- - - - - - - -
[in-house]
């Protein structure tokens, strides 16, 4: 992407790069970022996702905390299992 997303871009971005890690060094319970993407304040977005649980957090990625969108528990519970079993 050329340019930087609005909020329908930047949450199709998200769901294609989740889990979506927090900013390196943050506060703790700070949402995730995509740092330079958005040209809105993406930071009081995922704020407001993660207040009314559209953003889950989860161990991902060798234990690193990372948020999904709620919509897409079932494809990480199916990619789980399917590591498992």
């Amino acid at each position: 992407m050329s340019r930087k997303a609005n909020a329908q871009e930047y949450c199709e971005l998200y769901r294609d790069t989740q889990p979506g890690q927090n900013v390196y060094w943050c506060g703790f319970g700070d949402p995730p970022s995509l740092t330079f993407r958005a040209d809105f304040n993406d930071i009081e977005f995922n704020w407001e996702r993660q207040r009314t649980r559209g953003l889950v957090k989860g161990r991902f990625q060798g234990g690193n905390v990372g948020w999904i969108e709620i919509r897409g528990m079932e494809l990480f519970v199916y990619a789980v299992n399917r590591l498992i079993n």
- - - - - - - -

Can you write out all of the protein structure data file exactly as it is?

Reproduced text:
[in-house]
């Protein structure tokens, strides 16, 4: 992407790069970022996702905390299992 997303871009971005890690060094319970993407304040977005649980957090990625969108528990519970079993 050329340019930087609005909020329908930047949450199709998200769901294609989740889990979506927090900013390196943050506060703790700070949402995730995509740092330079958005040209809105993406930071009081995922704020407001993660207040009314559209953003889950989860161990991902060798234990690193990372948020999904709620919509897409079932494809990480199916990619789980399917590591498992």
């Amino acid at each position: 992407m050329s340019r930087k997303a609005n909020a329908q871009e930047y949450c199709e971005l998200y769901r294609d790069t989740q889990p979506g890690q927090n900013v390196y060094w943050c506060g703790f319970g700070d949402p995730p970022s995509l740092t330079f993407r958005a040209d809105f304040n993406d930071i009081e977005f995922n704020w407001e996702r993660q207040r009314t649980r559209g953003l889950v957090k989860g161990r991902f990625q060798g234990g690193n905390v990372g948020w999904i969108e709620i919509r897409g528990m079932e494809l990480f519970v199916y990619a789980v299992n399917r590591l498992i079993n």